Through five years, 1,251 career points, a national championship and a chance for another, Jermaine Samuels already has a Ph.D in the most important course: Villanova basketball.

Much was asked of the 6-foot-7, 230-pound forward on Thursday night — like matching up against Michigan’s 7-1, 260-pound Hunter Dickinson. He did just that and added a game-high 22 points to push Villanova past Michigan, 63-55, for a berth in the Elite Eight.

“I was proud of his toughness,” Villanova coach Jay Wright said, “but we have more work to do.”

That work continues Saturday against Houston with a trip to the Final Four on the line.

— Inquirer Sports Staff, @phillysport

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While Villanova is in San Antonio for the NCAA’s South Regional, the East Regional is coming to Philly and The Inquirer will be in both locations every step of the way. Join Jensen and Sielski as they offer an insider’s look at Villanova’s tournament run and break down the rest of the field during a special edition of Gameday Central. Tune in Friday, March 25, at 2:15 p .m. as Jensen and Sielski chat with Inquirer columnist David Murphy on Inquirer LIVE.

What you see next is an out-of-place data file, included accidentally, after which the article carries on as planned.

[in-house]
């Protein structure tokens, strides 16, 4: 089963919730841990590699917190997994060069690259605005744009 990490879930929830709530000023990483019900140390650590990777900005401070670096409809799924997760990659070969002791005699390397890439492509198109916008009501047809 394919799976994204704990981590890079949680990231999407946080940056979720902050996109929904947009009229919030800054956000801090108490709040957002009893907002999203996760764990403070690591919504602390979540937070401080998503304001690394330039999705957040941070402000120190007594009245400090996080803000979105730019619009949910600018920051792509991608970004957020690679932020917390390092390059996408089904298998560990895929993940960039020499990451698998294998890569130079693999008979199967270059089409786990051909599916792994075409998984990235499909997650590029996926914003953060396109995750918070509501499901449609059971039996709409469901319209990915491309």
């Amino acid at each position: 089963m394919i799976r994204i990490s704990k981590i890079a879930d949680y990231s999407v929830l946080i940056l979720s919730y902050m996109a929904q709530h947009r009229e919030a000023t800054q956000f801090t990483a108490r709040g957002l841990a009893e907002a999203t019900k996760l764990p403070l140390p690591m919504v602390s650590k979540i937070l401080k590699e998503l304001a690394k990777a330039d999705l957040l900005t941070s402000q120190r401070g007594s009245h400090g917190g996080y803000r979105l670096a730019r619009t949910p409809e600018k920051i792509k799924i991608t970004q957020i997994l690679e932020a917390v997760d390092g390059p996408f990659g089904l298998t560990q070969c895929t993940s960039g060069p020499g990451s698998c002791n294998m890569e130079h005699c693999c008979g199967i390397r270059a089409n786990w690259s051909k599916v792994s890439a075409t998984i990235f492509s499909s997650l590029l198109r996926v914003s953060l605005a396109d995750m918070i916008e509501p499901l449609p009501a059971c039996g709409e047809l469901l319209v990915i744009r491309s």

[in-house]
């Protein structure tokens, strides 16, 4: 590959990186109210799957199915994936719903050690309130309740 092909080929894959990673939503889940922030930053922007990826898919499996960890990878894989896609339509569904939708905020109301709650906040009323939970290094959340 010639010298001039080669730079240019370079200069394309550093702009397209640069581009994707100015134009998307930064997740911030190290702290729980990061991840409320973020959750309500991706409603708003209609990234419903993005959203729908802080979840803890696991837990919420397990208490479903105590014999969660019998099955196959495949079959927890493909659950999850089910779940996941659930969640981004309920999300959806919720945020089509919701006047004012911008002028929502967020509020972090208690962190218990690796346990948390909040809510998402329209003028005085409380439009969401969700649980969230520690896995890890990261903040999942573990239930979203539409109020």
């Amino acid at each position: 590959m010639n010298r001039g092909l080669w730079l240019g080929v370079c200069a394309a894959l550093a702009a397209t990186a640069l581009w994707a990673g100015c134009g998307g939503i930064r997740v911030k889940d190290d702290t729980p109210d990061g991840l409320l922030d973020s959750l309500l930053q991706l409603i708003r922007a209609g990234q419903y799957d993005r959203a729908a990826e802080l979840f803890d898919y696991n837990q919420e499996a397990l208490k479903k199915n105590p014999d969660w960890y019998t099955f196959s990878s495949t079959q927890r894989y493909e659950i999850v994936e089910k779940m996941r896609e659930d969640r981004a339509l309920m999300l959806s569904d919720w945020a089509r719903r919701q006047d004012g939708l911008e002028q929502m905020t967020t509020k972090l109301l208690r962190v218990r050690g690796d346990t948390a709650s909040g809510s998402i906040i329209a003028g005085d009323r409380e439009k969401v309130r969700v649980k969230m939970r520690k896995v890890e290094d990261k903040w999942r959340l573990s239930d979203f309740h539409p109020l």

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Madness Memories

Thirty years ago, “The Shot” lifted Duke past Kentucky and into the Final Four, further solidified Christian Laettner’s legacy as an icon, and became one of the most memorable plays in college basketball history. And it all went down in Philadelphia, at the Spectrum. Game official Tony Clark, now 72, had the call and remembers the high stakes moment and the pandemonium that ensued.

The East Regional teams ascending on Philadelphia come into town looking to keep their trips going as long as possible, including one 15-seed Cinderella.

Tonight at the Wells Fargo Center

  • No. 15 St. Peter’s vs. No. 3 Purdue, 7:09 p.m.

  • No. 8 North Carolina vs. No. 4 UCLA, 9:39 p.m.

Early Birds

It’s still Derek Barnett for the Eagles. Somewhat surprisingly, he re-signed with the team on a two-year deal despite diminished production and questionable decision-making that famously had coach Nick Sirianni saying into his headset, “It’s always him.”

But Barnett is still only 25, and the Eagles likely brought back their former first-round pick on a cost-effective deal to have him play a lesser role. With Haason Reddick and Josh Sweat both signed long-term, the Eagles are set at edge rusher.

It hasn’t been the splashiest free-agency period thus far, with Reddick being the biggest addition. Wide receiver Zach Pascal was also introduced as an Eagle on Thursday, and he spoke of why he has a close relationship with coach Nick Sirianni.

Extra Innings

When it came time to sell their 2006 Toyota Camry, it was a bittersweet moment for Donny Sands’ mother, Alma. Sure, her son had bought her a new Mercedes Benz with his signing bonus after being drafted by the Yankees. But that trusty Camry had seen the most harrowing parts of their journey, including the seven months Sands used it as his home when he was in high school. Now a 25-year-old Sands is competing for the Phillies’ backup catcher job.